Friday, April 6, 2012

Gunslinger Western Collection

It's been a while since I've done one of these, it's been a while since I posted anything actually. Let's take a look at another budget label collection of spaghetti westerns. This time around it's the Gunslinger Western Collection released by Pop Flix in 2009.

The Cover Art
This four disc set comes packaged in a nice tin with a raised image of Gianni Garko from the I Am Sartana Your Angel of Death poster. The reverse features a write up for each film in the set and another piece of poster artwork, this time of Franco Nero from Massacre Time.  Strangely enough, both of those films are not in this set.

The Discs
The Gunslinger Western Collection includes four single sided dual layer discs. With each disc holding two or three movies. The cover artwork is also reproduced on each disc along with a listing of which movies appear on it.

The Menus
The menu loads after the standard FBI warning and a thirty second Pop Flix advertisement. There is a Main Menu where you can select which film you'd like to watch which leads to the film's own menu which features a four chapter stops and the option to play. I like the inclusion of the film's poster as well.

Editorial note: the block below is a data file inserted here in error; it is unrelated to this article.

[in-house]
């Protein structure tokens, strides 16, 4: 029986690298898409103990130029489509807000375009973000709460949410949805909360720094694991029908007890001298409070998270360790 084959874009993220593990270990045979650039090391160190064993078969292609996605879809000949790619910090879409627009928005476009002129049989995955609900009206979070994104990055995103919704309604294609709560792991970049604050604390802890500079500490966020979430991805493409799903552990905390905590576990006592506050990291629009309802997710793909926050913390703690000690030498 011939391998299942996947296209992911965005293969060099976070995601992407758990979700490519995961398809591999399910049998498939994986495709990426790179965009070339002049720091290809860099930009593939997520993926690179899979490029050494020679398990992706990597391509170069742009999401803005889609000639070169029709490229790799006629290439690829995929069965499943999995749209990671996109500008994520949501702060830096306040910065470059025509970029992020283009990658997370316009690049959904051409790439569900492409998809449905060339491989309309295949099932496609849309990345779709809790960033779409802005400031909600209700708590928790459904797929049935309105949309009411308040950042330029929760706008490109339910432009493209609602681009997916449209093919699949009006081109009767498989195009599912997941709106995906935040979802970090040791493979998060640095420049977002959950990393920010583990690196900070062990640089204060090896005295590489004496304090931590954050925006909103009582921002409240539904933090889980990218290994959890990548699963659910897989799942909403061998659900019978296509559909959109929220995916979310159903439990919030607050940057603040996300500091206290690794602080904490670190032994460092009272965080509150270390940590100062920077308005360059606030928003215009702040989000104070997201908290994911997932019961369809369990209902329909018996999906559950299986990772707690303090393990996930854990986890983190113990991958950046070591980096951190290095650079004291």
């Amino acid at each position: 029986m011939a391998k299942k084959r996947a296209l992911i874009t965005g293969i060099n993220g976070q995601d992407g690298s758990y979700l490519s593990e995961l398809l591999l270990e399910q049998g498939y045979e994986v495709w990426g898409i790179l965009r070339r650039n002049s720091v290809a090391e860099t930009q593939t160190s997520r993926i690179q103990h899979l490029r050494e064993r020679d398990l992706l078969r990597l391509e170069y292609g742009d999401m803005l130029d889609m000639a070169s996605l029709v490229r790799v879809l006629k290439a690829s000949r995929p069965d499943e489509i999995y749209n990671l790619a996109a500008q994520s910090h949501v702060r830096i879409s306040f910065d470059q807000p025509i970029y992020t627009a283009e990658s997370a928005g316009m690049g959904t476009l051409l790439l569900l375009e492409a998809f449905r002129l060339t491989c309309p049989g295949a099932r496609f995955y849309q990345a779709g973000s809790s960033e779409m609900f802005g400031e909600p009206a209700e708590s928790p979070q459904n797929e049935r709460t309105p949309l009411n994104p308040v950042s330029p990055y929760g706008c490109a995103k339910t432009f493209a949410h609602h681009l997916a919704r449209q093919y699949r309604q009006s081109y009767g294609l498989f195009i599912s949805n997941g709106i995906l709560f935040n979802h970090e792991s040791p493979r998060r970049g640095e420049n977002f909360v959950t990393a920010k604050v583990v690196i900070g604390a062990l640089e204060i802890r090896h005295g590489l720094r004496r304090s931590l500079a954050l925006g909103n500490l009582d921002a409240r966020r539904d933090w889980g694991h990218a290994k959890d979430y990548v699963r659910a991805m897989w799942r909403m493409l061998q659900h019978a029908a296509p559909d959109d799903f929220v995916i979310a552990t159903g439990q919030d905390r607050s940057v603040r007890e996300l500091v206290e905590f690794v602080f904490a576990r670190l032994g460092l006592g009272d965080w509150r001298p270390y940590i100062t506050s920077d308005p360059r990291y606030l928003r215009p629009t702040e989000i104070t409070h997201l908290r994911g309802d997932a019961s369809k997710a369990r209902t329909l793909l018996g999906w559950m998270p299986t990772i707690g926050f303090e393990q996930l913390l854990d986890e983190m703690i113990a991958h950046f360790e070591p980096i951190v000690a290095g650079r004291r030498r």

The Movies
The set contains ten movies, two or three per disc. Better yet, all of them are spaghetti westerns. Again, the plot summaries will be taken from the back cover while the reviews are from Spaghetti Westerns: The Good, the Bad and the Violent by Thomas Weisser.

Disc One
If You Meet Sartana, Pray For Your Death (1968)
Original Title: Se incontri Sartana prega per la tua morte
Starring: Gianni Garko, Klaus Kinski, William Berger
Directed by: Gianfranco Parolini
Music by: Piero Piccioni
Original Aspect Ratio: 2.35:1
DVD Aspect Ratio: 1.85:1 (anamorphic)
Original Runtime: 96 minutes
DVD Runtime: 95 minutes

Synopsis:  It hails bullets and rains blood when a mysterious stranger (Garko) goes up against rival gangs, shady bankers and a gatling gun over a shipment of gold! This violent film launched a highly successful run of sequels based on the character of Sartana.